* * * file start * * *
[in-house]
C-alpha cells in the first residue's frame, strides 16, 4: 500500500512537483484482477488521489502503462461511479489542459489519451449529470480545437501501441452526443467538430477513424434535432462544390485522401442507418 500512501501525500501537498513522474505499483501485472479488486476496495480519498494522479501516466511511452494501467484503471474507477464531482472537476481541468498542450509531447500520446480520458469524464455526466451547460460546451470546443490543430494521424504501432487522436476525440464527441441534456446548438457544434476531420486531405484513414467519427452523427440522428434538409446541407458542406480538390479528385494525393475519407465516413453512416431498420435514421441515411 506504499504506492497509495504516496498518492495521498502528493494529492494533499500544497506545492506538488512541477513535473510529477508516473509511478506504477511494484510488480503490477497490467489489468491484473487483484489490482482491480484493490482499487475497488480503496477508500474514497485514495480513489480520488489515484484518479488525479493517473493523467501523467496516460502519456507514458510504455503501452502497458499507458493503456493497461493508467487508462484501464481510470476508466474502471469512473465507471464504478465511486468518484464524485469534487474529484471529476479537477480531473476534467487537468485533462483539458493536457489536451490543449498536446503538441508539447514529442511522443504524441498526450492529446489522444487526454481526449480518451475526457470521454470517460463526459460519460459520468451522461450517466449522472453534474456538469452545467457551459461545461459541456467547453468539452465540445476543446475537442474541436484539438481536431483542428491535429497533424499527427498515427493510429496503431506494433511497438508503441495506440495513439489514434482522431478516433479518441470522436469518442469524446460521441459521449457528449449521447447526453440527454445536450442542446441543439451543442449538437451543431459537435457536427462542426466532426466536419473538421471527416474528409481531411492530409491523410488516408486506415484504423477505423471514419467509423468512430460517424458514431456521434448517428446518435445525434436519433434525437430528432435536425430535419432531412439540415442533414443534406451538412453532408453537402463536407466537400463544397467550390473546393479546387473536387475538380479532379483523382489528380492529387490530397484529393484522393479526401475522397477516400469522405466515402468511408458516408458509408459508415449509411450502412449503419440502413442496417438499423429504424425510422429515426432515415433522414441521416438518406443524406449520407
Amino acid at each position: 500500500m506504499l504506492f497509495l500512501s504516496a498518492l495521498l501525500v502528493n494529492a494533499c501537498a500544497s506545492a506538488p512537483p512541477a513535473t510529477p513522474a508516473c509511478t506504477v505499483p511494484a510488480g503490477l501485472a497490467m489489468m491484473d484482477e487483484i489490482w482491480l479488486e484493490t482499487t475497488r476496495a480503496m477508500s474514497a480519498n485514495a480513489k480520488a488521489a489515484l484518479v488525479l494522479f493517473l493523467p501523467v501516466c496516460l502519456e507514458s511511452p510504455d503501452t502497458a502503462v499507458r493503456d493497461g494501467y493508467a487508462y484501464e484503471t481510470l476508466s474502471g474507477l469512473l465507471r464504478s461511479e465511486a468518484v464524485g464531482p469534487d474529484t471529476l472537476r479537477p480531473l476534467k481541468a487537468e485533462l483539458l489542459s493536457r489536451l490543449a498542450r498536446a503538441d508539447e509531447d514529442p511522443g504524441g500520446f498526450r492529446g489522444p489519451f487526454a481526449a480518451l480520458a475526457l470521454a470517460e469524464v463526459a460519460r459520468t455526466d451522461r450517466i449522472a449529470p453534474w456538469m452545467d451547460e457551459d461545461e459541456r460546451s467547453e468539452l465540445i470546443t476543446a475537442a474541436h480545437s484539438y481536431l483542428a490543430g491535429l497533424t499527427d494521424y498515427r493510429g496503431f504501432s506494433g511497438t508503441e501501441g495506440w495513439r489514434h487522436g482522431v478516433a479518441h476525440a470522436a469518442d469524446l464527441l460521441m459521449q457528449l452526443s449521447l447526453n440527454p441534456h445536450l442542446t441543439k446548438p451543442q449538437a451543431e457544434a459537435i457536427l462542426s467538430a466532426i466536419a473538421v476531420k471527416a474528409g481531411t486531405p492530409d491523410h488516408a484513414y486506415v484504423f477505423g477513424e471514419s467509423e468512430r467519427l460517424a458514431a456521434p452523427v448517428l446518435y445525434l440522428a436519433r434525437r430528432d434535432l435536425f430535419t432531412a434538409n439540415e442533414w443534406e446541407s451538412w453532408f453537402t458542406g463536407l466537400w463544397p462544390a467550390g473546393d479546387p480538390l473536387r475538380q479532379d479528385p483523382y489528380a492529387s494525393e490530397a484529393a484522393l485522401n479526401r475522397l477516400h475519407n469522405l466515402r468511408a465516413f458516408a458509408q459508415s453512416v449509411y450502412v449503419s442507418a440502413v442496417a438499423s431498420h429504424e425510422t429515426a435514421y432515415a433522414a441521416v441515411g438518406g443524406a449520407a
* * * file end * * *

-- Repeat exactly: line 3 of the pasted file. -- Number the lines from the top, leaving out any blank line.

Amino acid at each position: 500500500m506504499l504506492f497509495l500512501s504516496a498518492l495521498l501525500v502528493n494529492a494533499c501537498a500544497s506545492a506538488p512537483p512541477a513535473t510529477p513522474a508516473c509511478t506504477v505499483p511494484a510488480g503490477l501485472a497490467m489489468m491484473d484482477e487483484i489490482w482491480l479488486e484493490t482499487t475497488r476496495a480503496m477508500s474514497a480519498n485514495a480513489k480520488a488521489a489515484l484518479v488525479l494522479f493517473l493523467p501523467v501516466c496516460l502519456e507514458s511511452p510504455d503501452t502497458a502503462v499507458r493503456d493497461g494501467y493508467a487508462y484501464e484503471t481510470l476508466s474502471g474507477l469512473l465507471r464504478s461511479e465511486a468518484v464524485g464531482p469534487d474529484t471529476l472537476r479537477p480531473l476534467k481541468a487537468e485533462l483539458l489542459s493536457r489536451l490543449a498542450r498536446a503538441d508539447e509531447d514529442p511522443g504524441g500520446f498526450r492529446g489522444p489519451f487526454a481526449a480518451l480520458a475526457l470521454a470517460e469524464v463526459a460519460r459520468t455526466d451522461r450517466i449522472a449529470p453534474w456538469m452545467d451547460e457551459d461545461e459541456r460546451s467547453e468539452l465540445i470546443t476543446a475537442a474541436h480545437s484539438y481536431l483542428a490543430g491535429l497533424t499527427d494521424y498515427r493510429g496503431f504501432s506494433g511497438t508503441e501501441g495506440w495513439r489514434h487522436g482522431v478516433a479518441h476525440a470522436a469518442d469524446l464527441l460521441m459521449q457528449l452526443s449521447l447526453n440527454p441534456h445536450l442542446t441543439k446548438p451543442q449538437a451543431e457544434a459537435i457536427l462542426s467538430a466532426i466536419a473538421v476531420k471527416a474528409g481531411t486531405p492530409d491523410h488516408a484513414y486506415v484504423f477505423g477513424e471514419s467509423e468512430r467519427l460517424a458514431a456521434p452523427v448517428l446518435y445525434l440522428a436519433r434525437r430528432d434535432l435536425f430535419t432531412a434538409n439540415e442533414w443534406e446541407s451538412w453532408f453537402t458542406g463536407l466537400w463544397p462544390a467550390g473546393d479546387p480538390l473536387r475538380q479532379d479528385p483523382y489528380a492529387s494525393e490530397a484529393a484522393l485522401n479526401r475522397l477516400h475519407n469522405l466515402r468511408a465516413f458516408a458509408q459508415s453512416v449509411y450502412v449503419s442507418a440502413v442496417a438499423s431498420h429504424e425510422t429515426a435514421y432515415a433522414a441521416v441515411g438518406g443524406a449520407a